About this blog
A blog dedicated to the examination of communications in election campaigns, with a focus on posters
Tagged as “Hillary Clinton”
Thursday, May 18, 2017
The British Conservative Party, led by Theresa May, has just released its new slogan, "Forward Together." The parliamentary elections are set for June 8, with May's party heavily favored to win.
The slogan seems to combine the 2012 slogan, "Forward," for Barack Obama and the 2016 slogan, "Stronger Together," for Hillary Clinton.
And the colors and slogan of the British logo are quite similar to those of Hillary Clinton's New Political Action Group, which is called "Onward Together."
For more on past slogans, see my 2012 blog post.
Here's a BBC article on the Conservative Party's slogan, with key policies in the party's manifesto listed: Conservative Manifesto Summary.
Wednesday, August 26, 2015
About a week ago, the Chris Christie campaign issued a negative bumper sticker—directed at Democratic candidate Hillary Clinton, who is running for her party's presidential nomination. Christie is running for the Republican Party's presidential nomination.
It proclaims "No Way in Hill" in red, white, and blue, and incorporates both the Clinton 2016 and Obama 2008 logos.
It is quite uncommon for national campaigns to issue such negative bumper stickers and posters these days.
Can anyone recall the last time this happened?
Monday, April 13, 2015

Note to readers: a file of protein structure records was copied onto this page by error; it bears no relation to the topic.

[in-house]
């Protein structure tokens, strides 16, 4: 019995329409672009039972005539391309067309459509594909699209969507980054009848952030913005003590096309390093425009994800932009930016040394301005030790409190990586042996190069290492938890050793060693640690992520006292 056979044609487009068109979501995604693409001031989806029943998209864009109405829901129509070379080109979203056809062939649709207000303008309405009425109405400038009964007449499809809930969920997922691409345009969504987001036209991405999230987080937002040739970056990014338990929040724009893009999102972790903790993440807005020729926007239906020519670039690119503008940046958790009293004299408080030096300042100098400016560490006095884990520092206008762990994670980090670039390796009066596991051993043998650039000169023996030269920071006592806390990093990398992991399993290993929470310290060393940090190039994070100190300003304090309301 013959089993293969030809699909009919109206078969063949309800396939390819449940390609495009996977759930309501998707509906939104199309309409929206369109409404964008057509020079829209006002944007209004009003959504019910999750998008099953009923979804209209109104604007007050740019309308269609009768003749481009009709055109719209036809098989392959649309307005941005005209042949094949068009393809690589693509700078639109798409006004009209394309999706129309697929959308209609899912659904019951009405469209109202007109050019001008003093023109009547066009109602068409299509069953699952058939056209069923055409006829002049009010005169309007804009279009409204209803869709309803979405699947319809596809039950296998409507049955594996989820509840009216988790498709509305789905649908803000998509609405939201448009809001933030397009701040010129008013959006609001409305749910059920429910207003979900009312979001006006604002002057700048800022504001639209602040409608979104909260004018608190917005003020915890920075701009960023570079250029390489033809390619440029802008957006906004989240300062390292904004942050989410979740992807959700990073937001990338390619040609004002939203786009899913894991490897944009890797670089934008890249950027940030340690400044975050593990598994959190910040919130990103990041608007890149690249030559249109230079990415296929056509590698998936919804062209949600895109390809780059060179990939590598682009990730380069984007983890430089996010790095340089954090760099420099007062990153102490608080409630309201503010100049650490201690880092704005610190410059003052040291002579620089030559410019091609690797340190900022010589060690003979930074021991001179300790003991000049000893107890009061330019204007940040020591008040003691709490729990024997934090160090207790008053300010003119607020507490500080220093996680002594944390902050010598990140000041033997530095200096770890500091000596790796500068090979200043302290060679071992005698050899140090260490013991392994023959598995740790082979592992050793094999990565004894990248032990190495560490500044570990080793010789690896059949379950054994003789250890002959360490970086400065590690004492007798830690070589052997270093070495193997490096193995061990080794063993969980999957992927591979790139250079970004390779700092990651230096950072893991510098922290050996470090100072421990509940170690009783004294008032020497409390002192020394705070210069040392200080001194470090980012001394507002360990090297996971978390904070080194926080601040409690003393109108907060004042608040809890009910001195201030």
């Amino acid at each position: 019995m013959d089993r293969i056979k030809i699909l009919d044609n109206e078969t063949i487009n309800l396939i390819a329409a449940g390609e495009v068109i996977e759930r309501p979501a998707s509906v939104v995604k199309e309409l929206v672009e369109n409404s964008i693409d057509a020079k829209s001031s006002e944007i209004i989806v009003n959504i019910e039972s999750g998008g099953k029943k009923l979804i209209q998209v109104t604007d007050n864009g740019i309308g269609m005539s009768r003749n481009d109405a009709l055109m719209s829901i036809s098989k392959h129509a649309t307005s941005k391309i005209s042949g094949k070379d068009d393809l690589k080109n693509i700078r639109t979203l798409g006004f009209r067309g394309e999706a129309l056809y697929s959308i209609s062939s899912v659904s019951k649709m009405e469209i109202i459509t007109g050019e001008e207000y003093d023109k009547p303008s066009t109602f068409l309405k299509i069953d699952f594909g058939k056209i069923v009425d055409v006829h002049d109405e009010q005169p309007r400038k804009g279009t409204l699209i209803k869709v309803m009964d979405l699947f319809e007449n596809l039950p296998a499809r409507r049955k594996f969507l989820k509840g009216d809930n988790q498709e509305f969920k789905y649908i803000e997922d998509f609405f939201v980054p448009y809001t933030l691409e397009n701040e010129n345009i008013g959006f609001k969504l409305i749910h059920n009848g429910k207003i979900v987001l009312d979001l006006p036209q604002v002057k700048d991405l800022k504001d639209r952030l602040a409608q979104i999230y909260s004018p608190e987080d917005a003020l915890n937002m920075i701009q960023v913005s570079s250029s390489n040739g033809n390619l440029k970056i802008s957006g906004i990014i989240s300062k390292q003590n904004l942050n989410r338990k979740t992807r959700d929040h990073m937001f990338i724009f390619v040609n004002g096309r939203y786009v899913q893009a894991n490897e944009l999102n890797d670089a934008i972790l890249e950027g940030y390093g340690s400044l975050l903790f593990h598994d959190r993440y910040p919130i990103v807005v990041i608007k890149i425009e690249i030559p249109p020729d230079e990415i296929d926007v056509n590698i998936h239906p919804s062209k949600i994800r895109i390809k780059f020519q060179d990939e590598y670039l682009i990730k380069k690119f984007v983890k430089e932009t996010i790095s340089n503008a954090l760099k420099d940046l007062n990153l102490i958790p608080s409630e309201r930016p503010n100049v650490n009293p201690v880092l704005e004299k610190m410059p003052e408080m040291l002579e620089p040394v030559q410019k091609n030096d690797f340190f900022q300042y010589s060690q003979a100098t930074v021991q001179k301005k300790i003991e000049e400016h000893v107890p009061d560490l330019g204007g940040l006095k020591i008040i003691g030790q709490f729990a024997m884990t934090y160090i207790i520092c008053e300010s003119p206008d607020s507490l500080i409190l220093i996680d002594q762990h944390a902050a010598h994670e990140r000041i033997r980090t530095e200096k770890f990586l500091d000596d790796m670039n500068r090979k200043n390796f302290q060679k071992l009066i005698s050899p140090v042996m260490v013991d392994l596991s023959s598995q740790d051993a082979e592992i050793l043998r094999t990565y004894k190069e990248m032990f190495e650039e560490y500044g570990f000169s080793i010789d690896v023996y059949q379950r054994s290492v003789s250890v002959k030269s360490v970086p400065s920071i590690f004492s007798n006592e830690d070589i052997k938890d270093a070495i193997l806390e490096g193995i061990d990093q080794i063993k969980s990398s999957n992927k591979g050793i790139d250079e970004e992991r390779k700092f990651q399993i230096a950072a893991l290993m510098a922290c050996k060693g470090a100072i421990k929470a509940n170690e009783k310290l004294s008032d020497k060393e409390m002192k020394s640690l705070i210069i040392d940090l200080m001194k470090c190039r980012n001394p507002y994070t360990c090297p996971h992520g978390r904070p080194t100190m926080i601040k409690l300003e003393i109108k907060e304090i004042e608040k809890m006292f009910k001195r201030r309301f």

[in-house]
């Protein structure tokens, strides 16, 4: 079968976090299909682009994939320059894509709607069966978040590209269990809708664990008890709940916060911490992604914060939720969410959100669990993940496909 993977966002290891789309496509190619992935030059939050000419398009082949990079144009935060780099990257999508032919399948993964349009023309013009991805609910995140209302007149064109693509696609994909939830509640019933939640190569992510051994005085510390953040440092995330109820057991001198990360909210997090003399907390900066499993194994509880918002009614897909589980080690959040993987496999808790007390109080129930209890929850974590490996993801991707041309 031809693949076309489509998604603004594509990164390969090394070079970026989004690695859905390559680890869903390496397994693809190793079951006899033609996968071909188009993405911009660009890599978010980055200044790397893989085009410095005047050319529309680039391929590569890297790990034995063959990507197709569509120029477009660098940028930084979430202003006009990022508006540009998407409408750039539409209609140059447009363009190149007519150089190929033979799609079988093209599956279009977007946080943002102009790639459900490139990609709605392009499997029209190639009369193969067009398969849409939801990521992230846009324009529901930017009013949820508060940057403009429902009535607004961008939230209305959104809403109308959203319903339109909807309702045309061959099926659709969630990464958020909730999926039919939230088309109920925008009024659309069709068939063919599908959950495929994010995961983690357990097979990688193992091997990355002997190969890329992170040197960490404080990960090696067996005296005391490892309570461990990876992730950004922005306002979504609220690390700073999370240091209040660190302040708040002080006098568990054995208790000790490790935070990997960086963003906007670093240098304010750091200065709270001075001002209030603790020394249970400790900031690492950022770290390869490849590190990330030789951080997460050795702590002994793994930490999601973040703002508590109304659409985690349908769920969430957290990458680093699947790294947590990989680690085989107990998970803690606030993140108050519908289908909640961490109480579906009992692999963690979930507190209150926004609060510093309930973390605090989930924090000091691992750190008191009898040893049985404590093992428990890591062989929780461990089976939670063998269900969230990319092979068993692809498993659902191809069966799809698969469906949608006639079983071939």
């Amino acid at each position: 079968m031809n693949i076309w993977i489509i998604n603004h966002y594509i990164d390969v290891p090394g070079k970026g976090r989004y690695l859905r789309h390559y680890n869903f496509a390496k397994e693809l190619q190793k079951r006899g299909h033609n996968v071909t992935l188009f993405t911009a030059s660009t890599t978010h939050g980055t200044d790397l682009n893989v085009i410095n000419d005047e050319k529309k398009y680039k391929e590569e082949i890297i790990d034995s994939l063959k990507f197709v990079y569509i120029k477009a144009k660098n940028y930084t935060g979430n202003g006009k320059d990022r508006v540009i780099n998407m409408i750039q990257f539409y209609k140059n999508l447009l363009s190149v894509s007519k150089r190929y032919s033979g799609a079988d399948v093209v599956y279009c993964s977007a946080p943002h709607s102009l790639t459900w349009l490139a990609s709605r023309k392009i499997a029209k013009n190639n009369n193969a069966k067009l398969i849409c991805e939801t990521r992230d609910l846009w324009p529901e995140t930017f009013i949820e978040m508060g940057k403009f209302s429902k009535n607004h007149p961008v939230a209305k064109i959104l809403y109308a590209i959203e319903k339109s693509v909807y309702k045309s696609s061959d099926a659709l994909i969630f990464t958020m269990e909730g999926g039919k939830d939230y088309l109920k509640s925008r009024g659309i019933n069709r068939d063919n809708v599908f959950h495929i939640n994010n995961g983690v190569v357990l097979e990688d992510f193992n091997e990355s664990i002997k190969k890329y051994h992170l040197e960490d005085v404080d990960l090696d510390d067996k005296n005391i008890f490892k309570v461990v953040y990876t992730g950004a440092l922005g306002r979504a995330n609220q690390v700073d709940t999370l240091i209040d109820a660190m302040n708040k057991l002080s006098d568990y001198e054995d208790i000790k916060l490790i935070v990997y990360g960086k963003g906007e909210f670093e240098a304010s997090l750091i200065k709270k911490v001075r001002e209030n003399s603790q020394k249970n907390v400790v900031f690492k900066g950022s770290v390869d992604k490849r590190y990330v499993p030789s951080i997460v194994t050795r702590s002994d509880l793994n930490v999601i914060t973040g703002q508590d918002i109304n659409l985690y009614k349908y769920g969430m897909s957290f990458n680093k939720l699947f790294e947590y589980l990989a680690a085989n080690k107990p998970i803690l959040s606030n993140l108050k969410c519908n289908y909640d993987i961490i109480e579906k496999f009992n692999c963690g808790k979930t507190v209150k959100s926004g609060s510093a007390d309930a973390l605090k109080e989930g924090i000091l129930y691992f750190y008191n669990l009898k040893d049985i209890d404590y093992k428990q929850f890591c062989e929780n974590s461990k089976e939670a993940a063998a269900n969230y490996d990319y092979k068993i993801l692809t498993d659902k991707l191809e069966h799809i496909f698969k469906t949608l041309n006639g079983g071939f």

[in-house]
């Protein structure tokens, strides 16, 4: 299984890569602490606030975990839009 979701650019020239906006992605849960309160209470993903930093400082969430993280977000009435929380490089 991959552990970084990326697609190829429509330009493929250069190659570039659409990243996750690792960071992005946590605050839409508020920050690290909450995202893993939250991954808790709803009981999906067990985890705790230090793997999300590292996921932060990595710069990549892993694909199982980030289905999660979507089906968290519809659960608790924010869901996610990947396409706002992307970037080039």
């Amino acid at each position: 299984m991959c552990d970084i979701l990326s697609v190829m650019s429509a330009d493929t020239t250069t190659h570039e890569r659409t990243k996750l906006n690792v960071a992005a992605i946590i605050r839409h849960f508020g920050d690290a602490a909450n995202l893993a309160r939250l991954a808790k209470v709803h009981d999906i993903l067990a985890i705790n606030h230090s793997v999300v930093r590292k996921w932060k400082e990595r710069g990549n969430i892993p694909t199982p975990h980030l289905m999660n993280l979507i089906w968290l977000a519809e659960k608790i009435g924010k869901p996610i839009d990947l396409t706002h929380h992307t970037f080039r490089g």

Hillary Clinton's campaign just unveiled its new logo. Like George W. Bush in 2004 (at least in one poster), the candidate is identified with one letter in the design. Like most U.S. election logos, it is red, white, and blue. Like President Obama's 2012 logo, it says her campaign's goal for America is to "move forward" (albeit with an arrow, as well as a word).
And, like the Obama campaigns in 2008 and 2012, her Web site and social media pages incorporate the logo in an attempt to rebrand her as a candidate with a fresh message, directed at all Americans, while her rollout video targets the middle class, particularly women.
Her new logo is much simpler and more "modern" than her 2008 design. To read my take on her 2008 logo, go to my September 3, 2008 blog post. Back then, I characterized it as "a fairly conventional logo design," which was also patriotic, and slightly stylized and simplified (compared to other political logos).
That being said, her 2016 logo has already generated numerous comments. The positive ones like its simplicity, colors, and "forward" symbolism. The negative comments focus on it being similar to other designs (including "go this way to the hospital"), allegedly poor artistry, and believe that the message is confusing. To read some of opinions, click here.
Of course, the best U.S. presidential campaign logo was probably Obama's 2008 design. To read what I said about that logo, go to my August 22, 2008 blog post.
Monday, October 28, 2013
Chile's presidential election takes place in about three weeks; U.S. voters go to the polls in about three years. One thing both countries have in common is that two women—both known by their first names (seen on their posters) are favored to become president, at present.